- Associated Press - Friday, February 13, 2015

MONTGOMERY, Ala. (AP) - Alabama’s stand against same-sex marriage crumbled Friday as most of the state’s counties began issuing licenses to gay and lesbian couples. Here’s how:


U.S. District Judge Callie Granade overturned Alabama’s same-sex marriage ban in January, staying her decision until Monday. With hours to go before courthouses opened, Alabama Chief Justice Roy Moore directed state judges to ignore her ruling, threatening sanctions from the governor. Moore urged judges to refuse licenses even after the U.S. Supreme Court denied Alabama’s request for a delay. Then the governor said he would not discipline judges. Only after Granade reiterated her order Thursday did judges in most counties begin issuing licenses to gay couples.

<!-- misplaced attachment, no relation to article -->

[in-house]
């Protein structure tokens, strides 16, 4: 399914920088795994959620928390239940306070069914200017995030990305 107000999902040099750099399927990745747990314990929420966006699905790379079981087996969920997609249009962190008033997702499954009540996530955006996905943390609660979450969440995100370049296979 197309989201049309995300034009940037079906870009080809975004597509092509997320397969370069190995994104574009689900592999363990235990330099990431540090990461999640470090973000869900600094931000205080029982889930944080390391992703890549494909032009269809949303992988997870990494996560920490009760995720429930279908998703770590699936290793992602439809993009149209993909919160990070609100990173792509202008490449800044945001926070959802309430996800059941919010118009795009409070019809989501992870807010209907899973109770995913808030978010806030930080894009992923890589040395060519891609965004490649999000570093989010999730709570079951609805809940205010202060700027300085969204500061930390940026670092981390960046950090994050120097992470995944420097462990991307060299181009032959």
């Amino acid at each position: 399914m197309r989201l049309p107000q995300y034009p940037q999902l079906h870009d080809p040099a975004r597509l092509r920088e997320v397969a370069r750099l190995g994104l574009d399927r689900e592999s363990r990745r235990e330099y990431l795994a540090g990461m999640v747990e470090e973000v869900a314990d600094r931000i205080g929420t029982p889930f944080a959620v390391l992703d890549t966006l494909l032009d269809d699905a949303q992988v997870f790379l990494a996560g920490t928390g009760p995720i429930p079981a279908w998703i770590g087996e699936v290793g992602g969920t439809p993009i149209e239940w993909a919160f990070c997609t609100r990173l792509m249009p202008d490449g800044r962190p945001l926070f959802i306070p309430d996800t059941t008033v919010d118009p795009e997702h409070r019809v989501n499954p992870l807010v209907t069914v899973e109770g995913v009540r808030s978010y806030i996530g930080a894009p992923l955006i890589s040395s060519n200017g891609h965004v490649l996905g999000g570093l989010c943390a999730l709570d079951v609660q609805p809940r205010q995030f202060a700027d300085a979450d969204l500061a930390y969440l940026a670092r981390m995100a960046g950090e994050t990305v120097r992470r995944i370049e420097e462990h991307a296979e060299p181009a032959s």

About 50 of the 67 counties were acknowledging late Friday that Alabama is now the 37th U.S. state where gays can legally wed, according to the Human Rights Campaign, which keeps numbers on gay rights. Same-sex matrimony is now banned in only 13 of the 50 states, and more than 71 percent of Americans now live in states where gay marriage is legal.


Roy Moore, an outspoken critic of homosexuality, burnished his Christian credentials with a losing fight to keep a Ten Commandments statue inside Alabama’s Supreme Court building a decade ago. Granade, a former federal prosecutor, was schooled in Texas and appointed to the bench by President George W. Bush.


Moore has denied any parallels to the South’s opposition to the Civil Rights movement. Granade expressed pride during her 2001 Senate confirmation hearing in the legacy of her grandfather Richard Rives, a federal appellate judge whose rulings helped desegregate the South a half-century ago.


The American Civil Liberties Union of Alabama said it will sue the remaining holdout counties if necessary. Gay marriage opponents are hoping for a favorable verdict by June from the U.S. Supreme Court.

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